Difference between revisions of "Fall2007BioInspiredRobotDesignAssignment1"

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[[Category:Robot Lab (Spring 2007)]]
 
[[Category:Robot Lab (Spring 2007)]]
  
 
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The three parts of this assignment basically amount to the Freshman [[Roomba Design Lab (Winter 2007)]]. The purpose of this assignment is to familiarize you with controlling the Robot using a computer while introducing some basic algorithms for movement.
Assignment 1 consists of 3 parts, which basically amount to the Freshman robot design lab course.
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Assignment 1 will be further refined, but this is a good starting point for you to work towards.
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=== Part 1 ===
 
=== Part 1 ===
 
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==Objective==
Have the Roomba exit a predefined maze (this may not be the exact maze, we will update this) by dead reckoning.
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Roomba Challenge #1 is a set of "cattle chutes", i.e. a maze with 1 path and no detours. The maze requires the Roomba to make several turns to reach the end. The maze can be "short cut" for a faster time via some measurements and sensing.
 
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==Implementation Challenges==
see [http://gicl.cs.drexel.edu/wiki/Challenge_1 Winter 2007 Challenge 1] for more information about the task, but note that this is not the actual maze.
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Though the first maze is relatively easy, setting up the environment will provide that extra bit of frustration that puts it on par with the other mazes. The challenges you can hope to face are as such (maybe more?):
 
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#Getting Roomba and your computer interacting
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#Understanding how to communicate with Roomba via your computer
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#Developing an algorithm/solution to solve the maze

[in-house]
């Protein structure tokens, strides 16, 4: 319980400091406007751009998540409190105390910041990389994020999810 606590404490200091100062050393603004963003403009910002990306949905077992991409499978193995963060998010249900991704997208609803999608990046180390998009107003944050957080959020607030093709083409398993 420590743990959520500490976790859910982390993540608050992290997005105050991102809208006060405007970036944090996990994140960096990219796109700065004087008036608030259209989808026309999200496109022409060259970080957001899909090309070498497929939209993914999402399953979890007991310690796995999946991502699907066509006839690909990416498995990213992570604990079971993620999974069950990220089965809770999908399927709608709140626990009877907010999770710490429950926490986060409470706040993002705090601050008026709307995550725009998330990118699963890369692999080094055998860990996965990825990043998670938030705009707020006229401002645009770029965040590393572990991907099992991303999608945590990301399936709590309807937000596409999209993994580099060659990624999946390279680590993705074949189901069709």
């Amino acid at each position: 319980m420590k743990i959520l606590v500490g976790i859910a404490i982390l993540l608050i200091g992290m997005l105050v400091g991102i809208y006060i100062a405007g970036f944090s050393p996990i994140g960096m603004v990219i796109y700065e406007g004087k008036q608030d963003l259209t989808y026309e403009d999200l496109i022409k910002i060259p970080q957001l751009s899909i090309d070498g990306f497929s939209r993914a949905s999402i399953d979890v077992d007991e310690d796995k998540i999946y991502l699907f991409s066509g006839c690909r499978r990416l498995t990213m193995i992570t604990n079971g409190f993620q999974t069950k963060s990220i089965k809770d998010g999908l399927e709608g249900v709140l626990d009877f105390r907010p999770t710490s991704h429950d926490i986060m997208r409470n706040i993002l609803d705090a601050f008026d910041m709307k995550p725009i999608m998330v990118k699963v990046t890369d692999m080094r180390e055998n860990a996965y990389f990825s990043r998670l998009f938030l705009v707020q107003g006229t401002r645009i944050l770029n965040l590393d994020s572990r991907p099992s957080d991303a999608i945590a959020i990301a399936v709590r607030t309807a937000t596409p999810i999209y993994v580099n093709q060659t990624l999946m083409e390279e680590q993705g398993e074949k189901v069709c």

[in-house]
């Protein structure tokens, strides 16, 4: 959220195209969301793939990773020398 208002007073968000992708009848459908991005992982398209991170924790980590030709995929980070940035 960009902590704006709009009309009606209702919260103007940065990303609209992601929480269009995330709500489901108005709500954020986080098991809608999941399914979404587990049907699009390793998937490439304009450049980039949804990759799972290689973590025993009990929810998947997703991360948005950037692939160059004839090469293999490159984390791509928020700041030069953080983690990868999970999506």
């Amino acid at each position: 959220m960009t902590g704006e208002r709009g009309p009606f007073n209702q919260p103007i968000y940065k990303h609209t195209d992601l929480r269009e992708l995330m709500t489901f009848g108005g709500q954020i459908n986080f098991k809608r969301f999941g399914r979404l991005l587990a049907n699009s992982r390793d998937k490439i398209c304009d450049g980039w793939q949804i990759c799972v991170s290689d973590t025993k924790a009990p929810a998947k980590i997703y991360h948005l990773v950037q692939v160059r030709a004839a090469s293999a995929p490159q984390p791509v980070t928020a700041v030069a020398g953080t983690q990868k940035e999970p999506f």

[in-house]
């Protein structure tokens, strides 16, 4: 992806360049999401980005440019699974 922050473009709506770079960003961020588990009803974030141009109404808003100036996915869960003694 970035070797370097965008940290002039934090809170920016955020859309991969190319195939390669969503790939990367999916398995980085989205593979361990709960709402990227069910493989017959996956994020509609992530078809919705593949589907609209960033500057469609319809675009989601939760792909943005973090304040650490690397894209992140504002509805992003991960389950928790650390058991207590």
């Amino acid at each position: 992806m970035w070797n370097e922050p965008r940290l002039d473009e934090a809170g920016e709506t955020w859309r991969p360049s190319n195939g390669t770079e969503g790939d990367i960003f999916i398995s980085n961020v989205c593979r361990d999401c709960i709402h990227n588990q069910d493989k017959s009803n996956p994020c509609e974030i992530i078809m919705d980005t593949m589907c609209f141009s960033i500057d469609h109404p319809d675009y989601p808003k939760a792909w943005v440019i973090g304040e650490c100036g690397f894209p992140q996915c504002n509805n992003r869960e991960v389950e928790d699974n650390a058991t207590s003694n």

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#Implementing and testing the said algorithm
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#Compensating for the error introduced by controlling a physical entity through digital means
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While setting up and learning how to send Roomba commands is a pretty straightforward task (the only pitfalls will be troubleshooting situations), the task of designing a solution for the maze is a much more involved process. There are many ways to implement the same behavior, but some ways work better with the rest of your code. This is just the first maze, so creating an elegant algorithm is not yet necessary, but come later assignments (or even the second maze), you will have to make conscious decisions on what types of programming structures to use. The main concern here is the disparity between what your code does and how your Roomba acts. Your Roomba's strange behavior that deviates from what you perceive your algorithm to be can be attributed to external forces affecting the Roomba; this includes movement of the vehicle, friction, uncertainty in orientation, and, of course, human error. Programming and programming robots is different in this respect -- the environment is not ideal, the robot's shortcomings must be accounted for, and your code must compensate for the less than perfect conditions the surface while controlling a non-virtual entity.